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WRIPs aren’t redundancies – make sure you are not being wripped off

A NUMBER of Members have raised concerns with the CPSU about the use of Workforce Renewal Incentive Program payments (WRIPs) in their workplace. We thought it useful to provide some more information.

What they are

The program is called the Workplace Renewal Incentive Program. Its initial intention was to address the issue of an aging workforce by encouraging long serving employees in professional roles to retire early so recent graduates could fill their positions. The program was intended to be self-funding because the new employees would start on lower classifications than those employees leaving the service, with the difference in salary funding the incentive payment.

Before an agency can offer WRIPs the State Service Management Office must approve its program. The business case that must be submitted to have the program approved must detail how positions made vacant through the WRIP program will be filled. According to the formal program the Head of State Service approved, this can only be done in one of three ways:


– re-profiling and reclassifying the position along with other positions in that work area to better suit the current contemporary way to deliver services; and/or

– the recruitment of a new employee with a fresh set of skills, knowledge and experience including targeting a diversity group like youth/graduates, often at a lower classification; and/or

– transferring an ‘identified’ or a ‘surplus’ employee into that position.


Before a Head of Agency can offer or approve a WRIP payment they must be able to demonstrate the position will be filled through one of the processes detailed above. Clearly this means that positions made vacant from an employee accepting a WRIP can’t just remain vacant or be removed from the establishment.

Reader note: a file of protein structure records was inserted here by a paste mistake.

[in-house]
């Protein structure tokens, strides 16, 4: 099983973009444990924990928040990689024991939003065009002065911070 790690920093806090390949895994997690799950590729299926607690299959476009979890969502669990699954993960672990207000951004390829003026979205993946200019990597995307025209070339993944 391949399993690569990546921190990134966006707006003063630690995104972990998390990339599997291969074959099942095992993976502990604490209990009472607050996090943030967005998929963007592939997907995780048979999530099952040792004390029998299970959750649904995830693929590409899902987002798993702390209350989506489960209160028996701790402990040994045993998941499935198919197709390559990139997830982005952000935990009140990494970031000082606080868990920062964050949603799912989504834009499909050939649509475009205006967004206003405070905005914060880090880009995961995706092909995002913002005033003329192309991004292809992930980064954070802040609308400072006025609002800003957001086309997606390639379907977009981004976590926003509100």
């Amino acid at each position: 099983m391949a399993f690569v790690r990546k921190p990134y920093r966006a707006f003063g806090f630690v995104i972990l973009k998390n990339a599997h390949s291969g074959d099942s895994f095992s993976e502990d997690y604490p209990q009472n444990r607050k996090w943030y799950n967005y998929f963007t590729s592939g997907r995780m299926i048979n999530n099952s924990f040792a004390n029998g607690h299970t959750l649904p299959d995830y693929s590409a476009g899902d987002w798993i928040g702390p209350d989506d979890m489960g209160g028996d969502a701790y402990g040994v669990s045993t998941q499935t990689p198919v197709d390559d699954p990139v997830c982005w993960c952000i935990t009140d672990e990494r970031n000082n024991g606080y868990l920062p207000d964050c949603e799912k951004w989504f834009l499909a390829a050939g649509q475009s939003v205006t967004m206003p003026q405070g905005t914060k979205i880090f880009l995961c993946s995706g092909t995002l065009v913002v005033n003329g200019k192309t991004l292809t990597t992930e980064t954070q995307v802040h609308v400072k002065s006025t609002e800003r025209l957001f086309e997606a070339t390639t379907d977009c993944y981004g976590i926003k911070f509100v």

What they aren’t

WRIPs aren’t redundancies.

An employee whose position is made redundant e.g. the role and functions they were performing will no longer be performed by anyone, is entitled to be redeployed to a suitable alternate position. Where the employer can’t readily identify a suitable alternate position they may offer the employee a voluntary redundancy. If the employer declares the person ‘surplus’ they can then be referred to a central redeployment process and must be offered a voluntary redundancy. If a suitable alternate position is not identified in six months then the employer can terminate the person’s employment and pay them a forced redundancy.

The key point is that WRIPs aren’t a cheaper way to downsize the public service. If positions are being out from your area then they should be managed through the appropriate mechanisms – redeployment and if necessary, voluntary redundancy. If a person in your workplace leaves as a result of a WRIP you have a right to know which of the three possible mechanisms will be used to refill the position – remember that information should be readily available because the Head of Agency was required to demonstrate which of these processes would be used to fill the position before approving payment.

If you have questions, concerns or need support to ask about WRIPs in your workplace then contact your union.

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